Linux tee command

The tee command in Linux and Unix-like operating systems is used to read from standard input and write to both standard output and one or more files simultaneously. It allows you to capture and display output on the screen while saving it to a file or multiple files.

The basic syntax of the tee command is as follows:

command | tee [options] [file(s)]

Here, command represents the command or pipeline whose output you want to capture, [options] represents the various flags and parameters you can use with the tee command, and [file(s)] refers to the file or files you want to write the output to.

Some commonly used options with tee include:

  • -a: Appends the output to the specified files instead of overwriting them.
  • -i: Ignores the SIGINT signal, allowing tee to continue running even if interrupted.

To use the tee command, you can pipe the output of a command or a pipeline to tee and specify the file(s) where you want to save the output. Here are a few examples:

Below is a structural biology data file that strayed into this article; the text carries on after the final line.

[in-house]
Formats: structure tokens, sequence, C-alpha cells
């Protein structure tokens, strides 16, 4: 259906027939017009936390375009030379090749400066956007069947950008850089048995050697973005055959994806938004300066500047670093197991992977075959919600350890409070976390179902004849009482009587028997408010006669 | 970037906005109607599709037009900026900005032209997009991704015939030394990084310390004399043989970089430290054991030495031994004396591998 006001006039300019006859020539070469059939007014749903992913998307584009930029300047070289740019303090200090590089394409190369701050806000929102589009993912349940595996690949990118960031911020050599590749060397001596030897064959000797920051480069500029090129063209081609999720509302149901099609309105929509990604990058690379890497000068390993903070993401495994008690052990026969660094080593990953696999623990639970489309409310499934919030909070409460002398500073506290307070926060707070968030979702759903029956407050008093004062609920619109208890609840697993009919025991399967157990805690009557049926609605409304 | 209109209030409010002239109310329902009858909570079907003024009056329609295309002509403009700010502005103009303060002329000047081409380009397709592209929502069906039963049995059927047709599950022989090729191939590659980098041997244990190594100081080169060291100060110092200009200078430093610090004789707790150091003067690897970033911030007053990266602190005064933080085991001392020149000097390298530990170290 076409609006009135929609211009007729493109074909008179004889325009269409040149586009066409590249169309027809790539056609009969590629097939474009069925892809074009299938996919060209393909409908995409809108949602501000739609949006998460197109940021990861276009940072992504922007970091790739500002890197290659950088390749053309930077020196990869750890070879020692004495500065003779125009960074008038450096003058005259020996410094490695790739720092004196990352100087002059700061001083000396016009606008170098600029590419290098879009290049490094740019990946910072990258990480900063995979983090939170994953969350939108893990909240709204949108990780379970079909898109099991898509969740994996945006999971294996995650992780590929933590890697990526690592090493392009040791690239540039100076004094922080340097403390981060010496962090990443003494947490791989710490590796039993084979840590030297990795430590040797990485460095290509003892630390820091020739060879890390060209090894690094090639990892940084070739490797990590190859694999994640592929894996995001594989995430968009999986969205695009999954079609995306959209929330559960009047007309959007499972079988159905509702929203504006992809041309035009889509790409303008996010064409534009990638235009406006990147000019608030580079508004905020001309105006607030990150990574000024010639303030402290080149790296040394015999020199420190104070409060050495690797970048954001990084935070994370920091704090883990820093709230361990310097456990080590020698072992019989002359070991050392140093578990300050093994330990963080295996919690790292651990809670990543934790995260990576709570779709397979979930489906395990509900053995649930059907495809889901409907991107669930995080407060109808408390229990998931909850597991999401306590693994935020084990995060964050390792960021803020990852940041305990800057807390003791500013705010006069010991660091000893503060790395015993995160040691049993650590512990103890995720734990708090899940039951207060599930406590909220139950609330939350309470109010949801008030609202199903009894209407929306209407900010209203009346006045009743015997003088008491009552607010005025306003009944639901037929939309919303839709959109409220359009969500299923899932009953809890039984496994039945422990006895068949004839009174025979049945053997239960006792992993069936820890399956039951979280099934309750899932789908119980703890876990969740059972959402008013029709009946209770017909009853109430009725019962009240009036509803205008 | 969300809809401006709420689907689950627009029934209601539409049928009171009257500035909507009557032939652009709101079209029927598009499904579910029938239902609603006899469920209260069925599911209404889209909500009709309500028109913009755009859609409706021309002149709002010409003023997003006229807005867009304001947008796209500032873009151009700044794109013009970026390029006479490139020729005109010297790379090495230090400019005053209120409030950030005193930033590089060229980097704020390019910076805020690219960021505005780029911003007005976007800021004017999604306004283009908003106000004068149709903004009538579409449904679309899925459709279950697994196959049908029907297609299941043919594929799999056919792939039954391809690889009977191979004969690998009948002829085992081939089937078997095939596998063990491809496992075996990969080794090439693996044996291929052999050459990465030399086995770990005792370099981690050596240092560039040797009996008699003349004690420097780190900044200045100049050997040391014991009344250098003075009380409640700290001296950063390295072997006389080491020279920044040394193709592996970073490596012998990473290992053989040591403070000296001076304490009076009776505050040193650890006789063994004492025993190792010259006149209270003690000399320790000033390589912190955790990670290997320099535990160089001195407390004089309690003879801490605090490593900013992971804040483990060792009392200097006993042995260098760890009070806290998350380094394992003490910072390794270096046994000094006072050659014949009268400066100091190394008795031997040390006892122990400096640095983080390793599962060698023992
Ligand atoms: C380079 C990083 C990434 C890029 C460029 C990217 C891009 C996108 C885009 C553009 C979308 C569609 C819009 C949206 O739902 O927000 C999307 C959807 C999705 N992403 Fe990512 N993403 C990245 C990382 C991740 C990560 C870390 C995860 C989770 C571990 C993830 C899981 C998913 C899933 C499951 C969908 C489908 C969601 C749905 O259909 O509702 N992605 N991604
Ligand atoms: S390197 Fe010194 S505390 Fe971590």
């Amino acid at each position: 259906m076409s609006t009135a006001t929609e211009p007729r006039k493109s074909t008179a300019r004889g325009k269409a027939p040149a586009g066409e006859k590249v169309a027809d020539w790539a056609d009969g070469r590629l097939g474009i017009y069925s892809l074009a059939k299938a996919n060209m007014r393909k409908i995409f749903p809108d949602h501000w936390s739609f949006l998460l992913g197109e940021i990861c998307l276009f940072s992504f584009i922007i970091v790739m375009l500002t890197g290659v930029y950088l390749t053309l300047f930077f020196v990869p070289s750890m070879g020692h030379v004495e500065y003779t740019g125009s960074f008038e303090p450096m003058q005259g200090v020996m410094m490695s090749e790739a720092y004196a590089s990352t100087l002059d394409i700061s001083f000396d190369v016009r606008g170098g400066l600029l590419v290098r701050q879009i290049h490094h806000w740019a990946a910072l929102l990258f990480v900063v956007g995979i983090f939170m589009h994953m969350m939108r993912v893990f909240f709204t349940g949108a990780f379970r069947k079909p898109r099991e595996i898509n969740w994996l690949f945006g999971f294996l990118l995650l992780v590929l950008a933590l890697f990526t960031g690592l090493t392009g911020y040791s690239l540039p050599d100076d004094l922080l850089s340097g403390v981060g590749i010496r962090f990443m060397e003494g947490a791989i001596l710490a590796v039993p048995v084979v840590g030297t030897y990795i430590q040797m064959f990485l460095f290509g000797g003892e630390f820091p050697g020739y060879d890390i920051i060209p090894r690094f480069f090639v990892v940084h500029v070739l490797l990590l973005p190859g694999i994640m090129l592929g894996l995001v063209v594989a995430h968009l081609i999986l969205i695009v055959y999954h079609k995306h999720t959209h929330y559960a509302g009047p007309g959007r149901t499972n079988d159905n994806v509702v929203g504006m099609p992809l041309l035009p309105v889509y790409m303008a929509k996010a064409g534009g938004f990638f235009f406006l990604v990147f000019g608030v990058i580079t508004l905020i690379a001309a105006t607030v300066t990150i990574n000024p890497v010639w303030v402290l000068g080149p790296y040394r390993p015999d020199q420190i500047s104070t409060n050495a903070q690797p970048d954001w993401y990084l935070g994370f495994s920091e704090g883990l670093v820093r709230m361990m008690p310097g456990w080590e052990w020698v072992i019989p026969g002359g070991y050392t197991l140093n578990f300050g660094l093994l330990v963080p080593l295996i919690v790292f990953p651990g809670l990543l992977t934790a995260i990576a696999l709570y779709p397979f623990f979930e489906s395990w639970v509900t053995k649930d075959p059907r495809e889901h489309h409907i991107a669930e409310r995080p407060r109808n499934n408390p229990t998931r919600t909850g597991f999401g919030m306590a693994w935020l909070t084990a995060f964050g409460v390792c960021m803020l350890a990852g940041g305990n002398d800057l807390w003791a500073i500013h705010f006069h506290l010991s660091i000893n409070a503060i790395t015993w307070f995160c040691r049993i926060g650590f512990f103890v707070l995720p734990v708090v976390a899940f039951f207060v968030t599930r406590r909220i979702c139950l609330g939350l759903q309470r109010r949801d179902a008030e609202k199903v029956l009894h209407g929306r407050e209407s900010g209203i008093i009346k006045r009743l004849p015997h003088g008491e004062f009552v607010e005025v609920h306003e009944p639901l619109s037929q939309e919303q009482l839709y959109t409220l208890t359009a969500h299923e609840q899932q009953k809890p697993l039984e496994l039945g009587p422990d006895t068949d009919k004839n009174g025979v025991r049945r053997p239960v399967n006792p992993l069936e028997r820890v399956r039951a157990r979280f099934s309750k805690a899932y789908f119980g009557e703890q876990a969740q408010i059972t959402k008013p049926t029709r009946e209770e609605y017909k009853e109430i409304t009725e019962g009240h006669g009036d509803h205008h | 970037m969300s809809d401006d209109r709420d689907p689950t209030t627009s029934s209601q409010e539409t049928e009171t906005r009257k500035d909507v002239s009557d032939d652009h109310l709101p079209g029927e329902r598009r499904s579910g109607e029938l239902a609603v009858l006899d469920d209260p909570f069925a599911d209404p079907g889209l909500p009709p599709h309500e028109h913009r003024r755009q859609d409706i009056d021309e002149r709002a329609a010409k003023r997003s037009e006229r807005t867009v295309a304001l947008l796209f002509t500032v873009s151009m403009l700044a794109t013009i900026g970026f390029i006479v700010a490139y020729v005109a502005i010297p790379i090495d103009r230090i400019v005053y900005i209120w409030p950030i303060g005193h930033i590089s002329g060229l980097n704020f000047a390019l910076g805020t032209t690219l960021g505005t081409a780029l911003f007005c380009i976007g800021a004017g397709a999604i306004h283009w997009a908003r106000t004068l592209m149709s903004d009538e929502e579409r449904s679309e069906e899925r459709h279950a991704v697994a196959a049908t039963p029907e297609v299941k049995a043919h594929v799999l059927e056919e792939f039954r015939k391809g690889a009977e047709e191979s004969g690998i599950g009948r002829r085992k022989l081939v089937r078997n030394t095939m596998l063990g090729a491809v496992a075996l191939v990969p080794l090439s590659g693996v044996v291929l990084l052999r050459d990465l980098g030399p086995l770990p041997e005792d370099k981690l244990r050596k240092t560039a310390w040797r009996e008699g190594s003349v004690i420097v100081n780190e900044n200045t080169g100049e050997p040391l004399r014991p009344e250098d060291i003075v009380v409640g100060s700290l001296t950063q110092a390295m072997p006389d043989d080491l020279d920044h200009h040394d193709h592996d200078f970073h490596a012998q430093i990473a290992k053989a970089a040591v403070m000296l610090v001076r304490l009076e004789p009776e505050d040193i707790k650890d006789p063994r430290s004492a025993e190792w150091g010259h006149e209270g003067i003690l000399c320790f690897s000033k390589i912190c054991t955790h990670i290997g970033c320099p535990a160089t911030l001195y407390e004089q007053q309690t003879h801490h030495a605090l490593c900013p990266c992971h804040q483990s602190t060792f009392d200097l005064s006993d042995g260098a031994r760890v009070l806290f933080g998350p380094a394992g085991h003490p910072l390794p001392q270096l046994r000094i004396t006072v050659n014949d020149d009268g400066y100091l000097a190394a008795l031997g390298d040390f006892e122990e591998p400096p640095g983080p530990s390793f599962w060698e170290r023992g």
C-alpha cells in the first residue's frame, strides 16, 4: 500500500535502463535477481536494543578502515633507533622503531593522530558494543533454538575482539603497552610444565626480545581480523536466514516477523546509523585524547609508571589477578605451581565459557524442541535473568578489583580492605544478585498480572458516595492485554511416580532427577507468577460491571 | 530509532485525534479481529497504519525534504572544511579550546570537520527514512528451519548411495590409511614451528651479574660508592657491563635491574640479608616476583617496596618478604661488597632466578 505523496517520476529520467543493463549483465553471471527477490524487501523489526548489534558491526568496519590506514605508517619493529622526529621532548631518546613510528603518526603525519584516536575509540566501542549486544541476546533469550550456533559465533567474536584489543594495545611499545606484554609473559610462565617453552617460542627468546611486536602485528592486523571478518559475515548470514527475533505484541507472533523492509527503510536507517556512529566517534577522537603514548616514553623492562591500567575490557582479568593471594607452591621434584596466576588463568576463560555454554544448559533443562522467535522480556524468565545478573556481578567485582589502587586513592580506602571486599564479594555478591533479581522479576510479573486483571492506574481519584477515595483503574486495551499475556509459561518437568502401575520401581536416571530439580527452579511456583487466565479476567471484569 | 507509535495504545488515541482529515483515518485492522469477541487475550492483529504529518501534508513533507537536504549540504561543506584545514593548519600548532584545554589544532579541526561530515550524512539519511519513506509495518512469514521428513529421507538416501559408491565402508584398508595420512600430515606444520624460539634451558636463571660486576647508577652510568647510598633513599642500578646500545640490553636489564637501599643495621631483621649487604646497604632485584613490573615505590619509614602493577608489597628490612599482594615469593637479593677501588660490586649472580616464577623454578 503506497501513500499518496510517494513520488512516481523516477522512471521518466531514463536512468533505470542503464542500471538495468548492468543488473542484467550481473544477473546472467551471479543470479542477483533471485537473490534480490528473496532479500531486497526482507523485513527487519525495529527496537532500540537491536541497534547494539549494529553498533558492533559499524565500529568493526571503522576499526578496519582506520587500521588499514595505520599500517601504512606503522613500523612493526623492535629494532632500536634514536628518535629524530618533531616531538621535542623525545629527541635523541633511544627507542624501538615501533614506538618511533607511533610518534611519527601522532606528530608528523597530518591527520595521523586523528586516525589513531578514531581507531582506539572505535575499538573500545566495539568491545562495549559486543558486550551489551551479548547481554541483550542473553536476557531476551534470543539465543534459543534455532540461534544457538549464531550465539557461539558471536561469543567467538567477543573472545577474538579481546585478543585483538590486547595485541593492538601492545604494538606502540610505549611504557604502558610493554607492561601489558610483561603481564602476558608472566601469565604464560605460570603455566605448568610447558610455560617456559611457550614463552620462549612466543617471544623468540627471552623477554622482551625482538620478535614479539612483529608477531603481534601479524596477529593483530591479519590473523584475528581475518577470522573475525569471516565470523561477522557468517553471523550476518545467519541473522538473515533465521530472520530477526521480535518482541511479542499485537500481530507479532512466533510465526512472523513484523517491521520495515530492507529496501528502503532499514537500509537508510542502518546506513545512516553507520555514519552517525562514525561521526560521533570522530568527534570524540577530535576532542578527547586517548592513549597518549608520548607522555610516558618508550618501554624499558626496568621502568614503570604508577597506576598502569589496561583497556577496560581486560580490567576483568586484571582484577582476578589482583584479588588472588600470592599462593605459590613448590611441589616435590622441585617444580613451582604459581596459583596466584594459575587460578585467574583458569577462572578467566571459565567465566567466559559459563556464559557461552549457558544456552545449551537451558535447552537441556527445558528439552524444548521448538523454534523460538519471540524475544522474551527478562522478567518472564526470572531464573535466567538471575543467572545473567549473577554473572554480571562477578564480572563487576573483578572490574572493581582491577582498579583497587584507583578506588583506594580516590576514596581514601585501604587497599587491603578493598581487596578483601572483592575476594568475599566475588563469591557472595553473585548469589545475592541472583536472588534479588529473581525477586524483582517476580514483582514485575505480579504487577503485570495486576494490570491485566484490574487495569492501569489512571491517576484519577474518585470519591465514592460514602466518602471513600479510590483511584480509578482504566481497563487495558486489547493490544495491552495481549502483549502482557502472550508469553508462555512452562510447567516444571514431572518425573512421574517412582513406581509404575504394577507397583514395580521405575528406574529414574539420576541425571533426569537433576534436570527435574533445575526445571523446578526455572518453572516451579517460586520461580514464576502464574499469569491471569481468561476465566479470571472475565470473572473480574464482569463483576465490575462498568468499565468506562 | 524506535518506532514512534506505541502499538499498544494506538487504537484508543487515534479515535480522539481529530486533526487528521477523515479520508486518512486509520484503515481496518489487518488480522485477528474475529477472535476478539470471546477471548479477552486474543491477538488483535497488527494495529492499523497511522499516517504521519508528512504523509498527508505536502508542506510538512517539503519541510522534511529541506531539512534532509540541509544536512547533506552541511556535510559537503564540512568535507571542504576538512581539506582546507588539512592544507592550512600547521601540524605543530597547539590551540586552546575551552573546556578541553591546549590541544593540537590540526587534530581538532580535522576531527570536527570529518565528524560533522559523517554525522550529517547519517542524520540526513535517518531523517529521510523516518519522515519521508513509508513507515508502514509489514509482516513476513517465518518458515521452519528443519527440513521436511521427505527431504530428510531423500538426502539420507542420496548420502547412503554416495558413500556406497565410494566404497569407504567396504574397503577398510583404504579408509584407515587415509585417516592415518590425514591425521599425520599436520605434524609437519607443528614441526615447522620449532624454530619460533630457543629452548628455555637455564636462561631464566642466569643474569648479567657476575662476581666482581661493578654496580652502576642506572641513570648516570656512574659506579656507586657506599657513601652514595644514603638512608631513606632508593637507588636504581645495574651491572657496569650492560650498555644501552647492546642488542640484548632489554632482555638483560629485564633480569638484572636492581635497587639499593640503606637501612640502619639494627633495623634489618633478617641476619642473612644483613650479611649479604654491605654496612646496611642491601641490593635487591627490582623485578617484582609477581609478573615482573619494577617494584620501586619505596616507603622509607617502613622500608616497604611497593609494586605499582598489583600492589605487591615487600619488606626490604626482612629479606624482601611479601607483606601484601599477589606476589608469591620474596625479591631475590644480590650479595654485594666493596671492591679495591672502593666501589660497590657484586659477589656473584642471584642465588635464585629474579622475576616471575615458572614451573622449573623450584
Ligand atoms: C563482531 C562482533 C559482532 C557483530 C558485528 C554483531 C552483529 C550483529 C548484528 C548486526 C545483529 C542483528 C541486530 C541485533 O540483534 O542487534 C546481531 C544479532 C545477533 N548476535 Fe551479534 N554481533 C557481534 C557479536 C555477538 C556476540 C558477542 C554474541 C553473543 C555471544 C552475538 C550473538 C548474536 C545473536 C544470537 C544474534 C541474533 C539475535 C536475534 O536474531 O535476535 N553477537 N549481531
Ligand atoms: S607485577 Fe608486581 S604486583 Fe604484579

1. Display the output of a command and save it to a file:
command | tee output.txt
  1. Append the output of a command to an existing file:
command | tee -a output.txt
  1. Save the output of a pipeline to multiple files:
command1 | command2 | tee file1.txt file2.txt
  1. Ignore interruptions and continue running tee:
command | tee -i output.txt

Please note that tee does not modify the input. It simply copies it to the specified file(s) and displays it on the screen. This allows you to capture and store the output of commands or pipelines while still seeing the results in real-time.

To explore additional options and information, you can refer to the tee command’s manual page by typing man tee in the terminal.